Published Sep 09, 2019With its high ceilings, brass railings and cream walls, on which complex golden patterns lay, and in which over a century of history lives, the Mae Wilson Theatre felt dense with seriousness. Or at least it did until Megan Nash walked onstage and sang, "Hello Mooooose Jawwww," and then said "Okay, okay, okay, okay" into her mic, her manner not unlike that of a screwball comic facetiously affecting nervousness.
Introductions dispensed with, Nash and her band waded into their first song, a delicate alt-rock number flavoured by sputtering, country-ish percussion. Like many of their songs, the soft, sweet instrumentation felt like a foil for Nash's remarkable voice, which sometimes resides alongside the guitars, and other times rises and howls above them.
Between songs, Nash told stories with frenetic, stammering intelligence. She described her grandpa, who salted his beer and salted salamanders until they shrivelled, then spray-painted these salamanders gold, put magnets on these salted, spray-painted, golden salamanders and stuck them to his fridge. "It was Moose Jaw in the '90s, okay — it was a different time," Nash quipped.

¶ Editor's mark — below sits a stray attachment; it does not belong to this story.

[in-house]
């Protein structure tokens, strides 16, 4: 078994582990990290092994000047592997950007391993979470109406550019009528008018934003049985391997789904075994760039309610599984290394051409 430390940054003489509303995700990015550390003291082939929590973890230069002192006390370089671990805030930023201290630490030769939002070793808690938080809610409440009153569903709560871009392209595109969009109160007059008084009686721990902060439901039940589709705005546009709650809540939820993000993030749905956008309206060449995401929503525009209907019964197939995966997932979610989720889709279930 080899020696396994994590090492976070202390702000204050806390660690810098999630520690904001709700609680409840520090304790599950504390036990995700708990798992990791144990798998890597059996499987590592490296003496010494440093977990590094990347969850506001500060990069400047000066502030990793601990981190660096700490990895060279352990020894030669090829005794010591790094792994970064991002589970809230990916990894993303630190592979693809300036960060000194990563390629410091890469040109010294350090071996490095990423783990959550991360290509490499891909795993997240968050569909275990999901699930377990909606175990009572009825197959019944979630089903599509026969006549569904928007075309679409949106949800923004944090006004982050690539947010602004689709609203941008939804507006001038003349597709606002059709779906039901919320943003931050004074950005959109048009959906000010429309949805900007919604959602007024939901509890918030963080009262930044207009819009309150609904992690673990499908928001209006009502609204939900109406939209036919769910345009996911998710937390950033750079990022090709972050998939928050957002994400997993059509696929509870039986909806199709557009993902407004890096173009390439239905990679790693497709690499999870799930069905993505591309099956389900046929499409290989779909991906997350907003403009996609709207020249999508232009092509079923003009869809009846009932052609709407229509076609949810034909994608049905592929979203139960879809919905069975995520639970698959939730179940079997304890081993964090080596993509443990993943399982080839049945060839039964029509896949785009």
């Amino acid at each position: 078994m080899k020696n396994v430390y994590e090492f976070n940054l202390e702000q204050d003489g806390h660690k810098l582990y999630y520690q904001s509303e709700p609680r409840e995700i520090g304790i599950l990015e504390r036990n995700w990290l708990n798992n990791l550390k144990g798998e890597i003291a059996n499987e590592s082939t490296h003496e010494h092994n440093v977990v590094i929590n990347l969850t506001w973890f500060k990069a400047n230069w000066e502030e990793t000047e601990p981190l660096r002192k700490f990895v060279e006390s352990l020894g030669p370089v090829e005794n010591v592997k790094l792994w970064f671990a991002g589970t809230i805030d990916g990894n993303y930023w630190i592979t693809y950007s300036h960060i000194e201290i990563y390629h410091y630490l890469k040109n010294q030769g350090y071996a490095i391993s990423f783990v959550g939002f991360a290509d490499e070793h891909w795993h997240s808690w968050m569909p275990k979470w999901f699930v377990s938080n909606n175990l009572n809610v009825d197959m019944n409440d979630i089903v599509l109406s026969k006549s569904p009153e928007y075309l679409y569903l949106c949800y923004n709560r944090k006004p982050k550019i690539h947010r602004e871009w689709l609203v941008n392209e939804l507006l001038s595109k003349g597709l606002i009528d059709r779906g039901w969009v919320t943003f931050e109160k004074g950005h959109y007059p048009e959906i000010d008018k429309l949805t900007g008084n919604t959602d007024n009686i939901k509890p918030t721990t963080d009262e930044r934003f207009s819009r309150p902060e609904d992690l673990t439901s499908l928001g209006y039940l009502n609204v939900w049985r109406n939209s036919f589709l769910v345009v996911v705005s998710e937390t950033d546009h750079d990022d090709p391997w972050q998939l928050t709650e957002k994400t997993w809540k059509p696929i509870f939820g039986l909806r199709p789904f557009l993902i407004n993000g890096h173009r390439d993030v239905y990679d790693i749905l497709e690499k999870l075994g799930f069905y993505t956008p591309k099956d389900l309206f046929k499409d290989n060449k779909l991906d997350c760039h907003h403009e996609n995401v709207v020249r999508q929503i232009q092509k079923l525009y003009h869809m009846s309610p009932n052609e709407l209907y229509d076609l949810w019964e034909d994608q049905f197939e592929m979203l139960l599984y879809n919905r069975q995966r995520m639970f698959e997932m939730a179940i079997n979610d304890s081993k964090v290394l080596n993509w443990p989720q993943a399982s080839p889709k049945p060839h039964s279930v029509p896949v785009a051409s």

Although she was a comfortable goofball, full of jokes and quirks, Nash's music was earnest and moving. In "Salted Salamanders," Nash sang, along with her sister Jenna, "Without your life I would have never learned to whistle / Without your death I would have never found to sing."
Later, Nash said, "This next song's for all the scorpios in the building," and laughed and groaned at herself; she played a stripped version of "Hurt People Hurt," a song as melancholic as its title, which ended with her euphonically wheezing over a single guitar, "I was barely breathing those days." This tension — between humorous, ecstatic digression and sincere, restrained performance — resulted in a funny, poignant, thoroughly entertaining set.
Near the end of it, Nash brought out Scotch & Water, the night's opening act, to help create a fuller, more orchestral sound for the set's finale. After their collective cover of Feist's "1234" closed, the musicians joined hands and bowed at the crowd. As they walked off the stage, the Mae Wilson still felt serious; Nash's reminder that seriousness does not preclude goofiness, did, however, seem to lighten its air.